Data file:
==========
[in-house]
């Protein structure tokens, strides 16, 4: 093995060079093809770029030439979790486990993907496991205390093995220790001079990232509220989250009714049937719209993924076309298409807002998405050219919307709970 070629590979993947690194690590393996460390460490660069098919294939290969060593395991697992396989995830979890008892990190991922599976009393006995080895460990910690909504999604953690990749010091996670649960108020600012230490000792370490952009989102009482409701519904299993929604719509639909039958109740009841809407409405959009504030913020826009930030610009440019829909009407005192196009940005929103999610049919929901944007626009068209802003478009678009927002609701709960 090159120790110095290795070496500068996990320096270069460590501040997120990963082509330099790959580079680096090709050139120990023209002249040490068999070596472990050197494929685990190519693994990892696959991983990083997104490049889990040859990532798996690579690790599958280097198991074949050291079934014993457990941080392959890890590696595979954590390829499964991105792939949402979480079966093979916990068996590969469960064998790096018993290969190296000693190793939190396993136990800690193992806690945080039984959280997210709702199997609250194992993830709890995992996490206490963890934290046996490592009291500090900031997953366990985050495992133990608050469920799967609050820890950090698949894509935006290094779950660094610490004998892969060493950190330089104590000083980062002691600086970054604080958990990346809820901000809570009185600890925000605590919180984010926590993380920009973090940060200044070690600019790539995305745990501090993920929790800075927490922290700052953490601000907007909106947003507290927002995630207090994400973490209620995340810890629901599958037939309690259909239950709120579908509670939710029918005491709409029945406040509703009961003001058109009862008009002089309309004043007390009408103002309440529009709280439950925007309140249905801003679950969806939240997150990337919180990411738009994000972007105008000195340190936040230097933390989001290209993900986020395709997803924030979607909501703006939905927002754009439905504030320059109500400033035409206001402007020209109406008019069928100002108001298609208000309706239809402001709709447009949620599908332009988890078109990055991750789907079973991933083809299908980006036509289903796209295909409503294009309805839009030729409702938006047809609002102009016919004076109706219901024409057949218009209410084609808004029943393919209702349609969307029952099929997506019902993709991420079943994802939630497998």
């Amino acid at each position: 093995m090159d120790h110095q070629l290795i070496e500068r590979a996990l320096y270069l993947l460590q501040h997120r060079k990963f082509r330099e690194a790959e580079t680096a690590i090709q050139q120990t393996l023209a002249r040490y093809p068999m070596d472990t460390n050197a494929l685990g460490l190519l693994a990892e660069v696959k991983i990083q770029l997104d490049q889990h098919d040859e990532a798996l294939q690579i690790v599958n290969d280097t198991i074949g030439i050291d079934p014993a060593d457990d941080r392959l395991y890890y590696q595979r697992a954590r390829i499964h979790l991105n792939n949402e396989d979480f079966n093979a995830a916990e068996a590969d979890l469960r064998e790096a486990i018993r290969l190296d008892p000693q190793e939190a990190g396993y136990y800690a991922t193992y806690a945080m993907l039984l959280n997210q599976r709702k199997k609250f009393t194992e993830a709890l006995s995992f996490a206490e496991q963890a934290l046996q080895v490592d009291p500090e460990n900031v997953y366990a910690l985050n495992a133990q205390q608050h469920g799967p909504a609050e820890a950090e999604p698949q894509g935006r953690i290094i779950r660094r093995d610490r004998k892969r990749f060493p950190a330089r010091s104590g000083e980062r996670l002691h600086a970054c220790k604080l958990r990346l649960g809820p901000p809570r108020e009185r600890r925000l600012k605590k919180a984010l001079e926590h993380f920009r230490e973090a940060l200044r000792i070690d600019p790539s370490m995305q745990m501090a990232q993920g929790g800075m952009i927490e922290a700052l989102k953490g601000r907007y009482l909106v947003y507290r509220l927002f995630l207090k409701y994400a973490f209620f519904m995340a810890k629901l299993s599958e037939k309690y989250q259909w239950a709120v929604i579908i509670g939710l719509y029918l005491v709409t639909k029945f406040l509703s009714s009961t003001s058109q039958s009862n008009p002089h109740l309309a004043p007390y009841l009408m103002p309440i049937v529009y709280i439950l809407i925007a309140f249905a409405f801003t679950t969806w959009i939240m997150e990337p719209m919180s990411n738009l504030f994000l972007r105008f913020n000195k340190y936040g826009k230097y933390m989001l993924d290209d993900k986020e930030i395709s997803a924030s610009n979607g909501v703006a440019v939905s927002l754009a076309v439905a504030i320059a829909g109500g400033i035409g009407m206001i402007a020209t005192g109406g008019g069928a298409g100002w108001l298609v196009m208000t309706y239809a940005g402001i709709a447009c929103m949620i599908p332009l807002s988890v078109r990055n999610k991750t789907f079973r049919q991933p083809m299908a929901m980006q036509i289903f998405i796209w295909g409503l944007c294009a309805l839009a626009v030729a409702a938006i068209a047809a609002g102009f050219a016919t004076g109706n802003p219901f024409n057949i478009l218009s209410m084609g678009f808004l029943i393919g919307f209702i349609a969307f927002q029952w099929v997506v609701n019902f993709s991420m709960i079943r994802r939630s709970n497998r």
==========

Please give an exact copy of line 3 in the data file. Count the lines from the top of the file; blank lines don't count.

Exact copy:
């Amino acid at each position: 093995m090159d120790h110095q070629l290795i070496e500068r590979a996990l320096y270069l993947l460590q501040h997120r060079k990963f082509r330099e690194a790959e580079t680096a690590i090709q050139q120990t393996l023209a002249r040490y093809p068999m070596d472990t460390n050197a494929l685990g460490l190519l693994a990892e660069v696959k991983i990083q770029l997104d490049q889990h098919d040859e990532a798996l294939q690579i690790v599958n290969d280097t198991i074949g030439i050291d079934p014993a060593d457990d941080r392959l395991y890890y590696q595979r697992a954590r390829i499964h979790l991105n792939n949402e396989d979480f079966n093979a995830a916990e068996a590969d979890l469960r064998e790096a486990i018993r290969l190296d008892p000693q190793e939190a990190g396993y136990y800690a991922t193992y806690a945080m993907l039984l959280n997210q599976r709702k199997k609250f009393t194992e993830a709890l006995s995992f996490a206490e496991q963890a934290l046996q080895v490592d009291p500090e460990n900031v997953y366990a910690l985050n495992a133990q205390q608050h469920g799967p909504a609050e820890a950090e999604p698949q894509g935006r953690i290094i779950r660094r093995d610490r004998k892969r990749f060493p950190a330089r010091s104590g000083e980062r996670l002691h600086a970054c220790k604080l958990r990346l649960g809820p901000p809570r108020e009185r600890r925000l600012k605590k919180a984010l001079e926590h993380f920009r230490e973090a940060l200044r000792i070690d600019p790539s370490m995305q745990m501090a990232q993920g929790g800075m952009i927490e922290a700052l989102k953490g601000r907007y009482l909106v947003y507290r509220l927002f995630l207090k409701y994400a973490f209620f519904m995340a810890k629901l299993s599958e037939k309690y989250q259909w239950a709120v929604i579908i509670g939710l719509y029918l005491v709409t639909k029945f406040l509703s009714s009961t003001s058109q039958s009862n008009p002089h109740l309309a004043p007390y009841l009408m103002p309440i049937v529009y709280i439950l809407i925007a309140f249905a409405f801003t679950t969806w959009i939240m997150e990337p719209m919180s990411n738009l504030f994000l972007r105008f913020n000195k340190y936040g826009k230097y933390m989001l993924d290209d993900k986020e930030i395709s997803a924030s610009n979607g909501v703006a440019v939905s927002l754009a076309v439905a504030i320059a829909g109500g400033i035409g009407m206001i402007a020209t005192g109406g008019g069928a298409g100002w108001l298609v196009m208000t309706y239809a940005g402001i709709a447009c929103m949620i599908p332009l807002s988890v078109r990055n999610k991750t789907f079973r049919q991933p083809m299908a929901m980006q036509i289903f998405i796209w295909g409503l944007c294009a309805l839009a626009v030729a409702a938006i068209a047809a609002g102009f050219a016919t004076g109706n802003p219901f024409n057949i478009l218009s209410m084609g678009f808004l029943i393919g919307f209702i349609a969307f927002q029952w099929v997506v609701n019902f993709s991420m709960i079943r994802r939630s709970n497998r």